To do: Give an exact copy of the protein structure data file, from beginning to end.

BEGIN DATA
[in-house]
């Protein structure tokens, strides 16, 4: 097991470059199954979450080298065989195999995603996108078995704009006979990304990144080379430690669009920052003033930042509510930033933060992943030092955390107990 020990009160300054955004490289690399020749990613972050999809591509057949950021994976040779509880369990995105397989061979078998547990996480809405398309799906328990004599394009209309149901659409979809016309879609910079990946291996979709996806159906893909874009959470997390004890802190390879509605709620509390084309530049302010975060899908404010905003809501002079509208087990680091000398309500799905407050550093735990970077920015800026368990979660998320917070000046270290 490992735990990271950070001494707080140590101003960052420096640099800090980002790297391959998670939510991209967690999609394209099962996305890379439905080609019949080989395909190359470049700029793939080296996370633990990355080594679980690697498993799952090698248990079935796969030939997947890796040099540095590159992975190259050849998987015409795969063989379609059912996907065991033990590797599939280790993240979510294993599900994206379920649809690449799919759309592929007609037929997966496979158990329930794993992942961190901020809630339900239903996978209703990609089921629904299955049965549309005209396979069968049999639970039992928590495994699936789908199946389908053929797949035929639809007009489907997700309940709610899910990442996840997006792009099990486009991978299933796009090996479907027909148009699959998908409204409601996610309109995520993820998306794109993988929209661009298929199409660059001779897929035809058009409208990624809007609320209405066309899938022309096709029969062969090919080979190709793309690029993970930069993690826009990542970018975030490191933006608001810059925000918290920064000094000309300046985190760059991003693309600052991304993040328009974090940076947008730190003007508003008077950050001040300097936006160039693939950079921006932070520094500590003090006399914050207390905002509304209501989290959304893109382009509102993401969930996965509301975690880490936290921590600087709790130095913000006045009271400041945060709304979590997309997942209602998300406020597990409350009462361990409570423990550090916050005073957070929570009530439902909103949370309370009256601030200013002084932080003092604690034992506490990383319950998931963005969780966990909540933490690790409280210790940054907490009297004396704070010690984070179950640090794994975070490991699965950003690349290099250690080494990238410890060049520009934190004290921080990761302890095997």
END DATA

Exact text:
[in-house]
């Protein structure tokens, strides 16, 4: 097991470059199954979450080298065989195999995603996108078995704009006979990304990144080379430690669009920052003033930042509510930033933060992943030092955390107990 020990009160300054955004490289690399020749990613972050999809591509057949950021994976040779509880369990995105397989061979078998547990996480809405398309799906328990004599394009209309149901659409979809016309879609910079990946291996979709996806159906893909874009959470997390004890802190390879509605709620509390084309530049302010975060899908404010905003809501002079509208087990680091000398309500799905407050550093735990970077920015800026368990979660998320917070000046270290 490992735990990271950070001494707080140590101003960052420096640099800090980002790297391959998670939510991209967690999609394209099962996305890379439905080609019949080989395909190359470049700029793939080296996370633990990355080594679980690697498993799952090698248990079935796969030939997947890796040099540095590159992975190259050849998987015409795969063989379609059912996907065991033990590797599939280790993240979510294993599900994206379920649809690449799919759309592929007609037929997966496979158990329930794993992942961190901020809630339900239903996978209703990609089921629904299955049965549309005209396979069968049999639970039992928590495994699936789908199946389908053929797949035929639809007009489907997700309940709610899910990442996840997006792009099990486009991978299933796009090996479907027909148009699959998908409204409601996610309109995520993820998306794109993988929209661009298929199409660059001779897929035809058009409208990624809007609320209405066309899938022309096709029969062969090919080979190709793309690029993970930069993690826009990542970018975030490191933006608001810059925000918290920064000094000309300046985190760059991003693309600052991304993040328009974090940076947008730190003007508003008077950050001040300097936006160039693939950079921006932070520094500590003090006399914050207390905002509304209501989290959304893109382009509102993401969930996965509301975690880490936290921590600087709790130095913000006045009271400041945060709304979590997309997942209602998300406020597990409350009462361990409570423990550090916050005073957070929570009530439902909103949370309370009256601030200013002084932080003092604690034992506490990383319950998931963005969780966990909540933490690790409280210790940054907490009297004396704070010690984070179950640090794994975070490991699965950003690349290099250690080494990238410890060049520009934190004290921080990761302890095997």